A TV producer accused of trying to blackmail David Letterman for $2 million said he needed money to visit his son and would mask the transaction as a business deal, prosecutors said Tuesday.
Robert J. "Joe" Halderman also told the comedian's lawyer he would keep copies of his information on Letterman's love life for "protection," worrying that he could be fired _ or even killed _ in retaliation for the scheme, Manhattan prosecutors said in court papers.
"The issue is your client does not want this information public," Halderman told Letterman's attorney in a secretly taped conversation, according to prosecutors. "I have said, for a price, I will sign a confidentiality agreement and I will not make this information public. That's, that's the deal."
A judge is expected to rule next month on Halderman's argument for dismiss the attempted grand larceny case, which prompted Letterman to disclose on-air that he had had affairs with staffers.
Halderman says he was just shopping a thinly veiled screenplay about Letterman's life to the late-night TV icon. The Manhattan District Attorney's office says his conduct and comments make it clear his goal was hush money to keep quiet about Letterman's dalliances.
In sometimes scattered remarks to Letterman's lawyer, Halderman lamented that he couldn't afford to go see a son who lives 2,000 miles away, insisted on rigging up a contract and getting paid by check in case of a tax audit and worried that Letterman might engineer his firing or worse in revenge, according to accounts in prosecutors' filing Tuesday.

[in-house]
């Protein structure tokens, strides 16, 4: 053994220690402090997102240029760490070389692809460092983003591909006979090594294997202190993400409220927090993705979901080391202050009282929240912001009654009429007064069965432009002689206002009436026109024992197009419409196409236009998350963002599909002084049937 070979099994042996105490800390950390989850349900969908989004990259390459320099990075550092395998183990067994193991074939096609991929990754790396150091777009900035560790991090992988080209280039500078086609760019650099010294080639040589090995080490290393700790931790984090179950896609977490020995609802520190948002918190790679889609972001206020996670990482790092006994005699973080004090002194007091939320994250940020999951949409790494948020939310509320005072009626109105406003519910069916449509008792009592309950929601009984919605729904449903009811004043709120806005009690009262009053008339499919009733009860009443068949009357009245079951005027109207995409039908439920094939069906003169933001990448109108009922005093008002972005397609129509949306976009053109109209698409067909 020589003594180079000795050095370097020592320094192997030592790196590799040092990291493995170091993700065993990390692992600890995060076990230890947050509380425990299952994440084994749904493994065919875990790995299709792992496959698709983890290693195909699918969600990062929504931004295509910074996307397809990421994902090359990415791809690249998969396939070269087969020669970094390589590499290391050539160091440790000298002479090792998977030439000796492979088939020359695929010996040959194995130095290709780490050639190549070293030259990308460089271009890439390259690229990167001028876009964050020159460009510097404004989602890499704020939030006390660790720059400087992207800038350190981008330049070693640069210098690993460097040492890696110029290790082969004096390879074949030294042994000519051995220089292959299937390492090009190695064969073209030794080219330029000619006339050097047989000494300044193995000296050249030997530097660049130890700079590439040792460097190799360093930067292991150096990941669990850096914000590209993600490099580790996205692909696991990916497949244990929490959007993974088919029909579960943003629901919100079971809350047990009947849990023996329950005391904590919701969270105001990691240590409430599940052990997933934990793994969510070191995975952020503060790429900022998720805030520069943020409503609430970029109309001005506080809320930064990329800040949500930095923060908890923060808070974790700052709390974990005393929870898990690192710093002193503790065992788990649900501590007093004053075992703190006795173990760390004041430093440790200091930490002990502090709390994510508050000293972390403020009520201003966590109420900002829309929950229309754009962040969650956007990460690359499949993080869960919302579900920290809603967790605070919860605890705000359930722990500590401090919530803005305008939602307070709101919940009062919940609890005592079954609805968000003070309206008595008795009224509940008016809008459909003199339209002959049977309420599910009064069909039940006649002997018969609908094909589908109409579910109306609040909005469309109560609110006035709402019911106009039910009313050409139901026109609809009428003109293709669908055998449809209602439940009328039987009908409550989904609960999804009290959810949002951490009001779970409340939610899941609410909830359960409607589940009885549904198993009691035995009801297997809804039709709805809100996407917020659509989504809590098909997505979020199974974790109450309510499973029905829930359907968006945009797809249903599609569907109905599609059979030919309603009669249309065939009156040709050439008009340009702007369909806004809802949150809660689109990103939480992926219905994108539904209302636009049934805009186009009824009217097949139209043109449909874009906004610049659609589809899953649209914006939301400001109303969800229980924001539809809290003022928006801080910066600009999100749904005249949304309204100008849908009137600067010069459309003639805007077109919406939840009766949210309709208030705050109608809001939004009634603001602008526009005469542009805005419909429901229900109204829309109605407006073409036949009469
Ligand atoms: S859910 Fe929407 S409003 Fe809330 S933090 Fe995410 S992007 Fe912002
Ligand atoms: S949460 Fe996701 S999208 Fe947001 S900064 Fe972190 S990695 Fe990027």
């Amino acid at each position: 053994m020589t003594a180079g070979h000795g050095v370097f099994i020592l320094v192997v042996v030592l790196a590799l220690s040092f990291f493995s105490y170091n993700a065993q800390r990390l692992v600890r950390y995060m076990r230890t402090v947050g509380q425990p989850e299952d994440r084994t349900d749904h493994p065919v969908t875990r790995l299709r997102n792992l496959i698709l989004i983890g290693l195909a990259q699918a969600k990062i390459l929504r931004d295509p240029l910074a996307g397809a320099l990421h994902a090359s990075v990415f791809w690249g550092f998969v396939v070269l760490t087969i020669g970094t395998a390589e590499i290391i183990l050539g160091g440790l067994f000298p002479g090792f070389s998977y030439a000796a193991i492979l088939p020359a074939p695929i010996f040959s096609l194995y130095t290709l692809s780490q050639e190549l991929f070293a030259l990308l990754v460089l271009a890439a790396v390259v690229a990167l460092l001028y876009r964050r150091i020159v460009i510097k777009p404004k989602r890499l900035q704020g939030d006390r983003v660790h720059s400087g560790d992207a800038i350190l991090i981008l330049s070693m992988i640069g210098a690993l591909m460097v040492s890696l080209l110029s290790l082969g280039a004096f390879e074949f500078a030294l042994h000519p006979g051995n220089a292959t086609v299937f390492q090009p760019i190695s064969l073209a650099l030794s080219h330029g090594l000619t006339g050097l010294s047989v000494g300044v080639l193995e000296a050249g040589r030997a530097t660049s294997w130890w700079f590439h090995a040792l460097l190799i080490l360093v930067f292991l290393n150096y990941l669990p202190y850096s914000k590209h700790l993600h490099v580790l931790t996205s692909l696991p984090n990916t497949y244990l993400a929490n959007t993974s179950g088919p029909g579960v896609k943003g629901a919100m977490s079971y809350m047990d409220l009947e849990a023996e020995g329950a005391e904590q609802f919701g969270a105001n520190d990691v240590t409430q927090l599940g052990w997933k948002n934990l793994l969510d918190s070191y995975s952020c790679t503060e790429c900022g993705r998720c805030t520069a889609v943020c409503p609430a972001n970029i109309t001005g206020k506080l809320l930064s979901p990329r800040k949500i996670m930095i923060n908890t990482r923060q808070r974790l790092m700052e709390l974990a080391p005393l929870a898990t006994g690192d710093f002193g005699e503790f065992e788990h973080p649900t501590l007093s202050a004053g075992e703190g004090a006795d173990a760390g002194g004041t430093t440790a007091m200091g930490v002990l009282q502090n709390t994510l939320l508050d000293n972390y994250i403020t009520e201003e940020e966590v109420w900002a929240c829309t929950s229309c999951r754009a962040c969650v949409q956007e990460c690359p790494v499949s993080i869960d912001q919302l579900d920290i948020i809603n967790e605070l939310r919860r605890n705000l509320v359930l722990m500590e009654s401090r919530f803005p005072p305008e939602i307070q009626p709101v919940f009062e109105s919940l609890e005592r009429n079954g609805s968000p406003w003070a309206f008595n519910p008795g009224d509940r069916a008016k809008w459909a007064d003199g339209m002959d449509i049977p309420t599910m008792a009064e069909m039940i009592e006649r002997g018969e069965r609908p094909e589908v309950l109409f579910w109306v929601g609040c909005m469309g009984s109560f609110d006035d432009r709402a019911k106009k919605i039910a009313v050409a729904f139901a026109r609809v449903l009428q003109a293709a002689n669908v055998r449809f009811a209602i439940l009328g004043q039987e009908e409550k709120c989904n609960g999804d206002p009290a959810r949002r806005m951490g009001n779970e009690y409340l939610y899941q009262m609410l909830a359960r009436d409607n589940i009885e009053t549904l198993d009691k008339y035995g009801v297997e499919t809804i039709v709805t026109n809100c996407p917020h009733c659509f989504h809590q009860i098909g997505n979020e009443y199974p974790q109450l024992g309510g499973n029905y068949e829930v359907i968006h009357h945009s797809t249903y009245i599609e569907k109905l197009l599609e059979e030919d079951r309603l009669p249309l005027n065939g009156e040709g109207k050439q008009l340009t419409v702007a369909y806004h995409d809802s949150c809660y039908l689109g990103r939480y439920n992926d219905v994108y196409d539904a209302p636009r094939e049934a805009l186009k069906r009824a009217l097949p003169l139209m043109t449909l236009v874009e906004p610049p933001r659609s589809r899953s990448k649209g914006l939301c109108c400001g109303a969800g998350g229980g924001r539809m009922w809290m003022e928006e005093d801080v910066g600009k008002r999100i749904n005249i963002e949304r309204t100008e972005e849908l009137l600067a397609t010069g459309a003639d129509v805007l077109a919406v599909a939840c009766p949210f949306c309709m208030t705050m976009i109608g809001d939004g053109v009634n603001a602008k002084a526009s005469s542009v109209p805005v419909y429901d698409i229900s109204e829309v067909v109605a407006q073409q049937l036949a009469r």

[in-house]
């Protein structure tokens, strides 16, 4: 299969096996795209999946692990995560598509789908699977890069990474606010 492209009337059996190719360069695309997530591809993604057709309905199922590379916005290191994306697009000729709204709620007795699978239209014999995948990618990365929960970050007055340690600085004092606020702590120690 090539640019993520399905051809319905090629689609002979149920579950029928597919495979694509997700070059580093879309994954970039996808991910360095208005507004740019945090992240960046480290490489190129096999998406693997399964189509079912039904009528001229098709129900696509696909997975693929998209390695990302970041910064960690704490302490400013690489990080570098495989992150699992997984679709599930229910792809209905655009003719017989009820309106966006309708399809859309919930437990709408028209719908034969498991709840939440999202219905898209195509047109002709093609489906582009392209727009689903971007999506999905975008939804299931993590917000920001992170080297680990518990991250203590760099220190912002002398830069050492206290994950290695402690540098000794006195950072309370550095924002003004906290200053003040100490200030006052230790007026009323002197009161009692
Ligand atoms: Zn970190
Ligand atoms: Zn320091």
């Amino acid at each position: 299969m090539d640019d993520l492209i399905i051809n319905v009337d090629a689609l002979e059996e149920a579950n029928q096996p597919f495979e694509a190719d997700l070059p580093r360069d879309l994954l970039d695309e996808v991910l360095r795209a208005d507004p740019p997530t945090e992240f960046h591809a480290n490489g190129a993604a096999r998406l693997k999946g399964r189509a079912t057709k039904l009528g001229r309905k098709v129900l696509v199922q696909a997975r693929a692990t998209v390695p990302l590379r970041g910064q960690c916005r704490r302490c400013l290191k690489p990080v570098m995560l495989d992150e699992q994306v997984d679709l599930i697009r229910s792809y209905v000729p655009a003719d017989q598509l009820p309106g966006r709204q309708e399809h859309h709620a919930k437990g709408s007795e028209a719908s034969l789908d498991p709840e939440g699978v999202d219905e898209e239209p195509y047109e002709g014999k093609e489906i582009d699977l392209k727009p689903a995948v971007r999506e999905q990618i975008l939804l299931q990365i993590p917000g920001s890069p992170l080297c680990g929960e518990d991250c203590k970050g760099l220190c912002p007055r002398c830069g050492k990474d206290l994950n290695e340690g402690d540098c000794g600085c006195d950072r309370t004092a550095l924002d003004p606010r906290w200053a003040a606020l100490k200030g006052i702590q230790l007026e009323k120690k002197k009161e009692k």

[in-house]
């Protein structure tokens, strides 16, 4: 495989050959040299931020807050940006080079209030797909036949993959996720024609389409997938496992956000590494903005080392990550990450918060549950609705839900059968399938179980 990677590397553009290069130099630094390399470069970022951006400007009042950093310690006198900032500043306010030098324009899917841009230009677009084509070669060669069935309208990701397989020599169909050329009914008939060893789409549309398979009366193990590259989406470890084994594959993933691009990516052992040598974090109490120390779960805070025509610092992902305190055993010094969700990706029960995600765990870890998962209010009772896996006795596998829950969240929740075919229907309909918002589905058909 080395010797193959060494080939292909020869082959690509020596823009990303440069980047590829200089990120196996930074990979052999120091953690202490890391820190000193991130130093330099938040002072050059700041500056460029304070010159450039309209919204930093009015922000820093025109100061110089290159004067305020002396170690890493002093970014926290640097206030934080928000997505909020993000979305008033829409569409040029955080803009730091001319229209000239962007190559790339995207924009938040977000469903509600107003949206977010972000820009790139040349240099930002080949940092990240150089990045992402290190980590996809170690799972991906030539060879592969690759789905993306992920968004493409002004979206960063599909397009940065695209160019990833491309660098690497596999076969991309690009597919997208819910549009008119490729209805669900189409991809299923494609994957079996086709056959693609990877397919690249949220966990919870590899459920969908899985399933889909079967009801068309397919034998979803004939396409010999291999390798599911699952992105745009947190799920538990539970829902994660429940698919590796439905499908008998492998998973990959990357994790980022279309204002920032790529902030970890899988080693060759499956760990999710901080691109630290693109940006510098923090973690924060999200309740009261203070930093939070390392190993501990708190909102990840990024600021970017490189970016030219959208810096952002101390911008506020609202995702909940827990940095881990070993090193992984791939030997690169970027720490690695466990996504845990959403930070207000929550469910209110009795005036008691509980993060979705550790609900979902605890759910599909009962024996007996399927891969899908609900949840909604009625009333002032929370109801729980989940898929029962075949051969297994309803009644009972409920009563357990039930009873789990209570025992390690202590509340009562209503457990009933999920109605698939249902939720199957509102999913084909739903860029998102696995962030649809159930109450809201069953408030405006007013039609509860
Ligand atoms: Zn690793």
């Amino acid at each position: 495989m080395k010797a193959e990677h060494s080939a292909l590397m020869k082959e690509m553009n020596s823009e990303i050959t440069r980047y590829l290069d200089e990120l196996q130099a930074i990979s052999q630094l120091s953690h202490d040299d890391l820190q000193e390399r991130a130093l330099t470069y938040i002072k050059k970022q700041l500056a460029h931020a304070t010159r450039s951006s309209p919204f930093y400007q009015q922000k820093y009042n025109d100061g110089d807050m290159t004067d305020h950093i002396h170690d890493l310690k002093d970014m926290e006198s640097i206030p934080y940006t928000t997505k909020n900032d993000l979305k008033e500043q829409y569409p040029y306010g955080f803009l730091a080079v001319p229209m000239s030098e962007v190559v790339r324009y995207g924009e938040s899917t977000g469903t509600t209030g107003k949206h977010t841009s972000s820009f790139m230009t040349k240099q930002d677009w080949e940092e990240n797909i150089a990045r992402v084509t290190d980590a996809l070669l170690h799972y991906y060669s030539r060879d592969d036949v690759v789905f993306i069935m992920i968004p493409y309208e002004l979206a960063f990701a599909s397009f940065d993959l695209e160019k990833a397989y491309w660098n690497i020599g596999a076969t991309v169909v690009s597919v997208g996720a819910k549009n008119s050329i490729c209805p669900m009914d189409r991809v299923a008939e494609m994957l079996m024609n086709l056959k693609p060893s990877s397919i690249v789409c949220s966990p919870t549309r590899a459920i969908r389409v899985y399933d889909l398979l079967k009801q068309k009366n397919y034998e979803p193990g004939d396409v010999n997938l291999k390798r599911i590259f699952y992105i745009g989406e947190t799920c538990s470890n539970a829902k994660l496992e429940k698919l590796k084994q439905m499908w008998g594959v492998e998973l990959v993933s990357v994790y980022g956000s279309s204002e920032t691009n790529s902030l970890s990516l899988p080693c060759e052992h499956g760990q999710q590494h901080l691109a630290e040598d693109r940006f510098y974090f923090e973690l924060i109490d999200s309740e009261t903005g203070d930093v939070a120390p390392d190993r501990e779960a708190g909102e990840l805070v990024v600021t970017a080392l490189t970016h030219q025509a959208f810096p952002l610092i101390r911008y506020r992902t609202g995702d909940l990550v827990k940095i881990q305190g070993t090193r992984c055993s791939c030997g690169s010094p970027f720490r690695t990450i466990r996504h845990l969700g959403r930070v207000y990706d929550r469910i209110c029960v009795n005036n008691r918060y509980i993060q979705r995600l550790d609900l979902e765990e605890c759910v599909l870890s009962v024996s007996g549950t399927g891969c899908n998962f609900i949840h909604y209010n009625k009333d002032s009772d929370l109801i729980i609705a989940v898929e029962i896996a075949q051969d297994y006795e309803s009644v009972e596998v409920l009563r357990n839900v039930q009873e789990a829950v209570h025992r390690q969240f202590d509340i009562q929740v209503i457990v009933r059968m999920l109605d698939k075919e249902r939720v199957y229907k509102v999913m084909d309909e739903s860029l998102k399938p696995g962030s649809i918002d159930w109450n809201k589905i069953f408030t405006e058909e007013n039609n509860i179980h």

"Should I be fired, mysteriously ... if my house burns down ... any number of things that, I don't know this person, I've never met this person, I have no idea who or what he is or is capable of," Halderman said, according to the court papers. He added that someone might decide "the only way to be sure that I never talk to anybody is for somebody to kill me," the papers said. Prosecutors arranged for Letterman's lawyer to record two meetings with Halderman.
Halderman laid out his cover story frankly, saying he would tell his accountant, "I'm optioning a screenplay. I think that's how we should define it," according to the papers.
Still, he expressed misgivings about the scheme, telling Letterman's lawyer he was "not terribly impressed by" his own conduct, according to the papers.
"His efforts to define and characterize his actions as something legitimate and make the 'deal' appear normal are nothing more than a transparent charade," assistant district attorneys Judy Salwen and Peirce R. Moser wrote.
Halderman's lawyer, Gerald Shargel, stood by his contention that the exchange was aboveboard business.
"He had intellectual property relating to Letterman's poor conduct. He had the right to sell that intellectual property," Shargel said Tuesday.
Halderman has said in court papers that he threatened nothing more than a sale to someone else if Letterman said no.
In a package given to Letterman's driver Sept. 9, Halderman said he needed "a large chunk of money" and described a screenplay depicting Letterman's life unraveling after his personal life was exposed, authorities said.
The package included photos, personal letters and portions of a diary in which Halderman's ex-girlfriend _ a Letterman assistant _ described an affair with the comic, law enforcement officials have said.
Halderman referred to letters, phone bills and the woman's "confession" in the taped conversations, according to court papers.
Letterman's lawyer has said Halderman's message and tactics were pure extortion, noting that he delivered his package around 6 a.m. and demanded a response within two hours.
Halderman, who made about $214,000 in 2007, had said he was struggling financially because of his divorce, according to his ex-wife's lawyers. They said in papers filed in a Connecticut court that his money troubles were due to "mismanagement and extravagant spending" on golf trips and other luxuries.
Halderman, a 52-year-old producer for CBS' "48 Hours Mystery," has pleaded not guilty. He could face five to 15 years in prison if convicted.
The network declined Tuesday to discuss his status there.